Former student athletes are more likely to be engaged at work, involved in their community, and driven to meet goals, according to a survey released today.
And even though collegiate athletes have considerable time demands due to training and competitions, they also were more likely than non-athletes to report participating in a club or joining a Greek organization, the survey found.
The survey polled 1,670 former NCAA athletes ranging in age from 22 to 71 and compared their responses with more than 22,000 non-athletes. Sixty percent of student athlete participants were male and nearly half competed in Division I athletics, the most competitive division.
The National Collegiate Athletic Association partnered with Gallup to track the long-term effects of participating in intercollegiate athletics and, for the first time, compare those outcomes to other students, says Todd Petr, managing director of research at the NCAA.
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The survey found a slightly greater share of student athletes were thriving in four out of five areas of well-being: purpose, or liking what you do and being motivated to achieve goals; social, or having strong relationships; community, or liking where you live and feeling safe; and physical, or being healthy and energetic.
Former student athletes and non-athletes were equally likely to be thriving in financial well-being. Overall, less than four in 10 survey participants were considered thriving on that measure, based on questions such as whether they've worried about money in the past week.
Forty-two percent of former student athletes and 39% of non-athletes said they were engaged at work, based on measures such as having the opportunity to work on projects that interest them and having a co-worker or boss who encourages them. But the gap was more significant for female workers; 48% of the athletes said they were engaged at work, compared with 41% of non-athletes, said Brandon Busteed, executive director of workforce and training at Gallup.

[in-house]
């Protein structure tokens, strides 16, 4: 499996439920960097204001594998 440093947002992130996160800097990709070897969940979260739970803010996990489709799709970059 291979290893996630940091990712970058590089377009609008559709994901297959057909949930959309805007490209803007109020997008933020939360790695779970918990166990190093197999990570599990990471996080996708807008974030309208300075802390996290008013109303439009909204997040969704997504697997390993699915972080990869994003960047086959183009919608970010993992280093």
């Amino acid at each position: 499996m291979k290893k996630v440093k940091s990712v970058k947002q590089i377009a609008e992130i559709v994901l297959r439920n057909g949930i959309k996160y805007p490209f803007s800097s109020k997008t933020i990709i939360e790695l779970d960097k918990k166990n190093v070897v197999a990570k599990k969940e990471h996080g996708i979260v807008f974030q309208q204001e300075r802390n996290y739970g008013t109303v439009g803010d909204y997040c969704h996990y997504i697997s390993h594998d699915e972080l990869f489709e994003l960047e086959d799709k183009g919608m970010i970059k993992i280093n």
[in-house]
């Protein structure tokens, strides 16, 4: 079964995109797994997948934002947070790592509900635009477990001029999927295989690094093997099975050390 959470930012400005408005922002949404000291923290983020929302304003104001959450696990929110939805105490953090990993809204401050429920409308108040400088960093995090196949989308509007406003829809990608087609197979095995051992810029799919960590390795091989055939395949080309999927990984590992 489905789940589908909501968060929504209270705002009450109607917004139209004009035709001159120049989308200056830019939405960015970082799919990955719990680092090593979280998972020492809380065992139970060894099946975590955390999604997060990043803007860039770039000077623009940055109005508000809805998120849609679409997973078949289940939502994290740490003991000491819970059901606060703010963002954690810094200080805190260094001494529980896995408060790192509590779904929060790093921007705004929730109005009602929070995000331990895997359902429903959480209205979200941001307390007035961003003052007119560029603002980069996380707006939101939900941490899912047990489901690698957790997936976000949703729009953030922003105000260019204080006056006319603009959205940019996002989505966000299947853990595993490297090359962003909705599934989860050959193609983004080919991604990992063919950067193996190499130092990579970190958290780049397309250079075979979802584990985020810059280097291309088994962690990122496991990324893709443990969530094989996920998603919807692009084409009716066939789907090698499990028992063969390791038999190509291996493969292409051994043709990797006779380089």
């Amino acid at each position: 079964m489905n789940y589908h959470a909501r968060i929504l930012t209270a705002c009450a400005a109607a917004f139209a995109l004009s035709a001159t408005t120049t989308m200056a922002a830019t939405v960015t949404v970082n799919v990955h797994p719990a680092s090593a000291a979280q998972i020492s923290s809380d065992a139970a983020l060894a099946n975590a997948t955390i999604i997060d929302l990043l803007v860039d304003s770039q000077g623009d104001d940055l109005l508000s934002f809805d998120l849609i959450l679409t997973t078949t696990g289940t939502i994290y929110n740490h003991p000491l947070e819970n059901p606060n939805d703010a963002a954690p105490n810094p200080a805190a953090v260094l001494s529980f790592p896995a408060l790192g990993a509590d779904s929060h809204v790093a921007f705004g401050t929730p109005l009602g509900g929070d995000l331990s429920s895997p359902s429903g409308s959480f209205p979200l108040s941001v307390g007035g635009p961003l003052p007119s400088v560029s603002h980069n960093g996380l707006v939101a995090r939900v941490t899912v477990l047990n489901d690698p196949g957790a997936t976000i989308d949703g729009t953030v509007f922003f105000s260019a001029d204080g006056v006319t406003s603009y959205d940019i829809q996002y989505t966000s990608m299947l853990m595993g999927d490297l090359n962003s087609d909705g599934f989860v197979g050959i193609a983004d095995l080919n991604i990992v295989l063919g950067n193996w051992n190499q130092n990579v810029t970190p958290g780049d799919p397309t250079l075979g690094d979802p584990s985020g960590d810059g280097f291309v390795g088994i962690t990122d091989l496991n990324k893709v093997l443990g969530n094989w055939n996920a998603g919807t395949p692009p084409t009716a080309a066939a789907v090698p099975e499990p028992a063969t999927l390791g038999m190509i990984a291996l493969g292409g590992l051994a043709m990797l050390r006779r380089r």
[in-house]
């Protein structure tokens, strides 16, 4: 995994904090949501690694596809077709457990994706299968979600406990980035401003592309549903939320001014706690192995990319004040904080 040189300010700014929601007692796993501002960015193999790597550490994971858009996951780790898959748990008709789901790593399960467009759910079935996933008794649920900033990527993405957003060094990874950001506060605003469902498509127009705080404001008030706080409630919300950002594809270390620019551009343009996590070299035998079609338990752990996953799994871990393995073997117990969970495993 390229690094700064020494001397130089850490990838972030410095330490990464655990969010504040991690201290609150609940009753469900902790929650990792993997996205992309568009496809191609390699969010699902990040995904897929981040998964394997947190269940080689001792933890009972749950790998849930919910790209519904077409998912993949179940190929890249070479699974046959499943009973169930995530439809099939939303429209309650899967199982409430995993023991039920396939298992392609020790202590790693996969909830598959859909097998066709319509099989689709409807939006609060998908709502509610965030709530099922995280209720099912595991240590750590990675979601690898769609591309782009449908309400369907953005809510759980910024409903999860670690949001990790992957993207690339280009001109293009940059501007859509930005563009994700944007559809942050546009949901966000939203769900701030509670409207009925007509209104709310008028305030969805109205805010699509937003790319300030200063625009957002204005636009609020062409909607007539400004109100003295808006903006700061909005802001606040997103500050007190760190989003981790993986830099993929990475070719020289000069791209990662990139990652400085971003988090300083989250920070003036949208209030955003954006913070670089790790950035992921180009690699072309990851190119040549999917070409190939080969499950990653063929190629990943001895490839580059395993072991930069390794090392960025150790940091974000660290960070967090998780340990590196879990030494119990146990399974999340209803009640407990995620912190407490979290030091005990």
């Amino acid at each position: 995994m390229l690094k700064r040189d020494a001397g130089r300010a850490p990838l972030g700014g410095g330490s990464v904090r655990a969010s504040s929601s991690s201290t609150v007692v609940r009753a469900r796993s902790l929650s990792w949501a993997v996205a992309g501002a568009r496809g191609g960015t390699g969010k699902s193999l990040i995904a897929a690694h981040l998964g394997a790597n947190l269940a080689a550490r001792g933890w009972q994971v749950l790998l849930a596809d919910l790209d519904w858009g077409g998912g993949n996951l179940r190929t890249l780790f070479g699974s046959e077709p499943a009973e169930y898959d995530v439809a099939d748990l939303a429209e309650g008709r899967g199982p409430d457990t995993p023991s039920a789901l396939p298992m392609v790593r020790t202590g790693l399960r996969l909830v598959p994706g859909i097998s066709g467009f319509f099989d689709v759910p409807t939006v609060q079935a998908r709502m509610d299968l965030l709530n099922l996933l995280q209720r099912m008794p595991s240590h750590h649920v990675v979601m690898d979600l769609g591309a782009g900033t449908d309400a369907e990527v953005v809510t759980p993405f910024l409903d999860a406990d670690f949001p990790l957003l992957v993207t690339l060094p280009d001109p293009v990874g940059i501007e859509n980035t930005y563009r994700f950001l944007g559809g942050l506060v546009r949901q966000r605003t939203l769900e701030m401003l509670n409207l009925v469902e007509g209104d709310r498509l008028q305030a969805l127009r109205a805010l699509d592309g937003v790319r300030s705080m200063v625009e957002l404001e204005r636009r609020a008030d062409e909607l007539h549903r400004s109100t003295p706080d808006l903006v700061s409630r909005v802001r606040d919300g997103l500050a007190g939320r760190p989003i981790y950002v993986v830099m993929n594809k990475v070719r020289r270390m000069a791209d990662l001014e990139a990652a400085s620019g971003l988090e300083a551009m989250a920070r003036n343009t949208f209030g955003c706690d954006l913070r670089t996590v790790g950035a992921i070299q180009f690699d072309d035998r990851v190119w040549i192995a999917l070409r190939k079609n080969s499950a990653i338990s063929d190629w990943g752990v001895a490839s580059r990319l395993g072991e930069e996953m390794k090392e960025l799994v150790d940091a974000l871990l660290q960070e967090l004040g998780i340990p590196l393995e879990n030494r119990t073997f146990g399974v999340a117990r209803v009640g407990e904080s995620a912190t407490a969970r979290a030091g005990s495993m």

Student athletes were more likely to say they had a professor who cared about them as a person, a key indicator of feeling supported on campus. They were just as likely (68% vs. 66%) to earn their degree within four years, but slightly less likely to have a job or internship related to what they were learning in the classroom.
It's difficult to say whether student athletes' experiences in collegiate sports contribute to their out-performing non-athletes on the wellness factors, or if the type of person who's able to compete at the collegiate level already has attributes that make her or him more likely to be, for example, goal-oriented and engaged in group activities.
NCAA research scientist Tom Paskus says it's probably a bit of both, based on a separate survey that found 90% of student athletes say participating in collegiate athletics helped them develop leadership skills and improve their work ethic.
The researchers did not break down the answers by division or institution-level, but they did compare the experiences of football and male basketball players with other student athletes. Football and men's basketball are the most scrutinized of collegiate sports. Time demands on those players tend to be the most extreme, and the pressure to pay athletes has intensified as revenue from the most lucrative football and basketball programs grows. There were few differences between football and basketball players' responses and those of other student athletes, except that they were less likely, by 19 percentage points, to be thriving physically (47% vs. 28%).